May 15, 2017

Synaxarion of Holy Abba Pachomios the Great

St. Pachomios the Great (Feast Day - May 15)


Pachomios made thin the stoutness of his flesh,
Gathering strength in his soul before his departure.
On the fifteenth Pachomios was carried off to the other side.

Our Holy Father Pachomios was from Egypt in the Lower Thebaid, and lived during the reign of Constantine the Great (306-337). He was the son of impious parents who venerated idols. Once the Saint went with them to a temple of idols, and he heard the caretaker of the temple say to his parents, as they were offering a sacrifice to the idols: "Lift up the enemy of the idols and be gone from here," which he spoke concerning Pachomios. It appears the demon that dwelt in the temple was frightened of the future virtues of the Saint. For when the Saint drank from the wine offered to the demon, he immediately regurgitated it.

When the Saint came of age, he was numbered among the imperial soldiers, and shortly after this he left his military office and went to the Upper Thebaid, where at once he received Holy Baptism. Then he was clothed in the monastic schema, and hastened into the desert. As he was going towards the place called Tabennisi, a heavenly voice came to him revealing that the place in which he was as being suitable to build a monastery, and that he was to gather numerous monks. Thus the Saint established a monastery there. As time passed, many brothers came to the monastery and became monks, among whom was his disciple Theodore the Sanctified, who was a zealous imitator of the life and virtues of Venerable Pachomios. Through passionlessness he was purified to such an extant and attained such a height of theoria, that he was able to see the pure souls of the Saints when they were raised up to heaven, he saw as near those things that took place far off, and foretold in the present what would take place in the future.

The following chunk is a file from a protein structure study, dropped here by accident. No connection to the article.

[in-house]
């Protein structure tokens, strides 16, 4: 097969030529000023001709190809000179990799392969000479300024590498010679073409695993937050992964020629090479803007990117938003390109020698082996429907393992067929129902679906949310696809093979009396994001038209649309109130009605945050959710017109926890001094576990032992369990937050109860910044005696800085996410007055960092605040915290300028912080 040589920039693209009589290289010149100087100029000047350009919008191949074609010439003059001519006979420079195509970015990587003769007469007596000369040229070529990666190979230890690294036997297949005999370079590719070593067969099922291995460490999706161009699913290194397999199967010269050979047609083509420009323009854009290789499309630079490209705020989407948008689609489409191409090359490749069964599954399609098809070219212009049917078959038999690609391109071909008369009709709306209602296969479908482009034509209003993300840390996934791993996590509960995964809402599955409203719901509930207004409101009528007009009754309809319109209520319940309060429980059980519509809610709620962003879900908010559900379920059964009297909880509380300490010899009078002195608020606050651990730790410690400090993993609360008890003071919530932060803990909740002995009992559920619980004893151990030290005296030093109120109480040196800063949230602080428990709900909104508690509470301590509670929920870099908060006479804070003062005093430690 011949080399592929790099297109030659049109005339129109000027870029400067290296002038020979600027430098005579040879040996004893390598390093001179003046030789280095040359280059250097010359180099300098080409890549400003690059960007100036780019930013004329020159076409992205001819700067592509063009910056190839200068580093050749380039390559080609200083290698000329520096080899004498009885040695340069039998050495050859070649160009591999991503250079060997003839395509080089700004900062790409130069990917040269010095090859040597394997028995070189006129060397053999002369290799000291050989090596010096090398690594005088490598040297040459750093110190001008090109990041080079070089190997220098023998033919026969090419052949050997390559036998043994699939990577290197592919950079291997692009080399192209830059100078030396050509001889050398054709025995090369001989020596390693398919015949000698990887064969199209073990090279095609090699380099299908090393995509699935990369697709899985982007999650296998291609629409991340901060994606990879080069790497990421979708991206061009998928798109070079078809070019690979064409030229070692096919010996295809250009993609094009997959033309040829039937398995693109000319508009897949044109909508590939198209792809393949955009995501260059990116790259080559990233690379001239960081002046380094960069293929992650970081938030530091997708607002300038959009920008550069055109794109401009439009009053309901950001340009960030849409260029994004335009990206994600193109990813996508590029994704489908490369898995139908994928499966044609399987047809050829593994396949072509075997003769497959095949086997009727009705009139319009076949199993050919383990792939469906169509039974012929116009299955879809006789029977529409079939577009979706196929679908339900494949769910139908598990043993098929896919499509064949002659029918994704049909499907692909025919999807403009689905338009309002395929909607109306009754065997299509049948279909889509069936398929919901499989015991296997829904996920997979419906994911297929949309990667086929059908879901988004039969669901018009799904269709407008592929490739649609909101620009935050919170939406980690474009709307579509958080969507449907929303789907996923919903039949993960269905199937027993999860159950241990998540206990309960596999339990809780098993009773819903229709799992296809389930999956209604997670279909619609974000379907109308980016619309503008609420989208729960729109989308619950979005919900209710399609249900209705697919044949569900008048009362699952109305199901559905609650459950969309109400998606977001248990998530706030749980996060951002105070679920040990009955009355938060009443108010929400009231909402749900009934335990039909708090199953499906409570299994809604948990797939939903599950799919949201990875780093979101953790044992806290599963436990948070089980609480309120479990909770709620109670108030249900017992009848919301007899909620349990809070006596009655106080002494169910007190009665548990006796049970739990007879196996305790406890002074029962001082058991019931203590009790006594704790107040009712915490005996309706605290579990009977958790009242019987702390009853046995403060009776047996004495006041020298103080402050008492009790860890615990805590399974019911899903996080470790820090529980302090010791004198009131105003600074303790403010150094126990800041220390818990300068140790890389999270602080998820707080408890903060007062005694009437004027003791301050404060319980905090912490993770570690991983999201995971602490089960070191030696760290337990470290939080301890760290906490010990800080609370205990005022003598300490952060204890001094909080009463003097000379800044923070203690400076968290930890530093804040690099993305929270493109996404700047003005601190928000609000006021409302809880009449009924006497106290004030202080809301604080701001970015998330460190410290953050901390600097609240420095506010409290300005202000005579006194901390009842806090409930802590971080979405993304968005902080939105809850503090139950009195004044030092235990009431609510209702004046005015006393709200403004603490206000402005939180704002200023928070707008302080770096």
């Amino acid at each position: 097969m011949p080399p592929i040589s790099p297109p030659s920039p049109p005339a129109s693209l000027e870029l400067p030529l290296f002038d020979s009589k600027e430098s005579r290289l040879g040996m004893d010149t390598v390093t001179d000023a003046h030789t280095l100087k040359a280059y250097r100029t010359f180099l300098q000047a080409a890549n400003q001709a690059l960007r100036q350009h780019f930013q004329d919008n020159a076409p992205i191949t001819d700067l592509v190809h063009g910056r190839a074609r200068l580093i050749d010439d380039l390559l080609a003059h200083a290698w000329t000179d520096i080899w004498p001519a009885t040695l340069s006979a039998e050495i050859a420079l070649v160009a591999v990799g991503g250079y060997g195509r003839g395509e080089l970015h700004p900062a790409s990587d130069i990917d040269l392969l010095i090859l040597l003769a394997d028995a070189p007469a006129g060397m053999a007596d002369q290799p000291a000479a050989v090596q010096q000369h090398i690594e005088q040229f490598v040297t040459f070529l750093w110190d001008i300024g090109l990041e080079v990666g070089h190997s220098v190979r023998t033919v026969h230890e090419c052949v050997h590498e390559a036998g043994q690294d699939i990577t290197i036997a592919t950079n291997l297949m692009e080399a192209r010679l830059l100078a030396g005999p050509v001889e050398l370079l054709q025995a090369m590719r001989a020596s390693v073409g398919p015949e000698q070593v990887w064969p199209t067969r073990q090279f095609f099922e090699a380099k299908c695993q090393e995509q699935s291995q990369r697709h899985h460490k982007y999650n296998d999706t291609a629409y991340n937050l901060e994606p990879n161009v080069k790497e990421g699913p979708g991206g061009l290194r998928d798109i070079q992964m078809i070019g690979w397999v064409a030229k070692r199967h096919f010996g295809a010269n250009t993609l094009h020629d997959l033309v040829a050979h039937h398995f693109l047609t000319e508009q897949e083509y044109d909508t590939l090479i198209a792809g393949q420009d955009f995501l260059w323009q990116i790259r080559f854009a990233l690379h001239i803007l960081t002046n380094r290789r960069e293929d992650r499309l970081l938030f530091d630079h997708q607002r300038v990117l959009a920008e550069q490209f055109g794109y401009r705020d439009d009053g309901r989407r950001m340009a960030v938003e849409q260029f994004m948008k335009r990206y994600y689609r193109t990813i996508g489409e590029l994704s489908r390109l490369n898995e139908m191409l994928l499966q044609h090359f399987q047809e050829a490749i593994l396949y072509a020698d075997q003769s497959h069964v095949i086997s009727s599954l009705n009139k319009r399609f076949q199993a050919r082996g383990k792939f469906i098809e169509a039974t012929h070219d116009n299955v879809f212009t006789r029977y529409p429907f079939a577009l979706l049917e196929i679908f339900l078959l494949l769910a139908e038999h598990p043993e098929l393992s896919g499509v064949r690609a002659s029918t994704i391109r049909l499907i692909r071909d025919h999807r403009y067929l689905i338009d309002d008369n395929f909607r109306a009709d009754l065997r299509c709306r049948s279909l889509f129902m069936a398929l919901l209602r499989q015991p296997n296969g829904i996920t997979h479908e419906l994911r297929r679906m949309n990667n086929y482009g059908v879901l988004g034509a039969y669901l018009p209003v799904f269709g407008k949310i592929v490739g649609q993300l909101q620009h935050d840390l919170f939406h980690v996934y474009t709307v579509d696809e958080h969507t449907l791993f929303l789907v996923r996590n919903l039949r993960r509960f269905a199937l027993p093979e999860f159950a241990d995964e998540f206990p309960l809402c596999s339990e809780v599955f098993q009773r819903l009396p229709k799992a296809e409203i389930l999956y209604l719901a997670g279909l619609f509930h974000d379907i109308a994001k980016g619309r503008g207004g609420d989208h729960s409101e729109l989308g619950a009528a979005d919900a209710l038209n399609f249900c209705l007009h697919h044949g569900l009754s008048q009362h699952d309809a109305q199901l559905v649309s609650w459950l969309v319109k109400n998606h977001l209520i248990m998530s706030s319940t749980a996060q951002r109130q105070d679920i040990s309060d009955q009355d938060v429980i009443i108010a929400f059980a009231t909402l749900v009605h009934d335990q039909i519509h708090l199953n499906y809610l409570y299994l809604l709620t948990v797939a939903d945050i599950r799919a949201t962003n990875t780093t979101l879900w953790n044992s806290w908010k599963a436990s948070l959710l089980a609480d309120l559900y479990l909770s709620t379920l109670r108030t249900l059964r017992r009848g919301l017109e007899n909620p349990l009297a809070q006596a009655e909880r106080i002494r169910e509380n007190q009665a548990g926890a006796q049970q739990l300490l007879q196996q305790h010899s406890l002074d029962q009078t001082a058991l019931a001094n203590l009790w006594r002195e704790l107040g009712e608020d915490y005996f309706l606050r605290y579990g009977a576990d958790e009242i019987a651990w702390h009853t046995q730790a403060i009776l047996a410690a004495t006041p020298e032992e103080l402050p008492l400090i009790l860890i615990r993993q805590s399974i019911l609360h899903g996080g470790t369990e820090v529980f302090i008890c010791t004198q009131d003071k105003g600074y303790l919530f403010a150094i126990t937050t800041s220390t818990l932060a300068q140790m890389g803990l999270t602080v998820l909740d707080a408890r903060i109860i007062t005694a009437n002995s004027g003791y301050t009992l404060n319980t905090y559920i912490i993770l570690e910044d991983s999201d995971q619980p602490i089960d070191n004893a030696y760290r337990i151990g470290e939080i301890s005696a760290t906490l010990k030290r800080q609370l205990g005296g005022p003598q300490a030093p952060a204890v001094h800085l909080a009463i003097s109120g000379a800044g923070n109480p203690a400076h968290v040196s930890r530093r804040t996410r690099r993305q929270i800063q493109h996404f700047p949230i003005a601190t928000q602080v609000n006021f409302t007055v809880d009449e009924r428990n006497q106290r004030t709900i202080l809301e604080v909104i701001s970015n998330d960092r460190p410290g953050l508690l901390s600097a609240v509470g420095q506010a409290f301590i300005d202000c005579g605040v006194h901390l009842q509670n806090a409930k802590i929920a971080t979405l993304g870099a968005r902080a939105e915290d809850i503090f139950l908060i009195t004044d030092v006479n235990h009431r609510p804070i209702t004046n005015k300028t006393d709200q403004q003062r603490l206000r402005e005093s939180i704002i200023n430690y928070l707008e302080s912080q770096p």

Before Saint Pachomios died, he counted the monks that hastened to him in the desert, and numbered them to be one thousand four hundred monks. From such a crowd it is apparent, that Pachomios was indeed a divine man, and unapproachable in virtue, and so many followed him, not for a soft life, nor through attachment to the flesh, which bring joy and sweetness to people, for which they leave houses and relatives, rather they followed him because they were astonished by his self-control and ascetic labors, and desired to imitate as much as they were able his bodiless and angelic life. In this way the renowned one spent his life, and reposing in peace, he was buried in his monastery.*


* Pachomios was abbot to the cenobites for some forty years. During an epidemic (probably plague), Pachomius called the monks, strengthened their faith, and appointed his successor. Pachomius then died on 9 May 348 A.D. By the time Pachomios died, eight monasteries and several hundred monks followed his guidance. Within a generation, cenobitic practices spread from Egypt to Palestine and the Judean Desert, Syria, North Africa and eventually Western Europe. The number of monks of his monasteries may have reached 7000.

Apolytikion in Plagal of the First Tone
As a pastor of the Chief Shepherd, thou didst guide flocks of monks into the heavenly sheepfold thyself illumined, thou didst instruct others concerning the Habit and Rule. And now thou dost rejoice with them in the heavenly mansions.

Kontakion in the Second Tone
O God-bearing Pachomios, after living the life of Angels in thy body, thou wast granted their glory. Now thou art standing with them before God's throne, and praying that we all may be forgiven.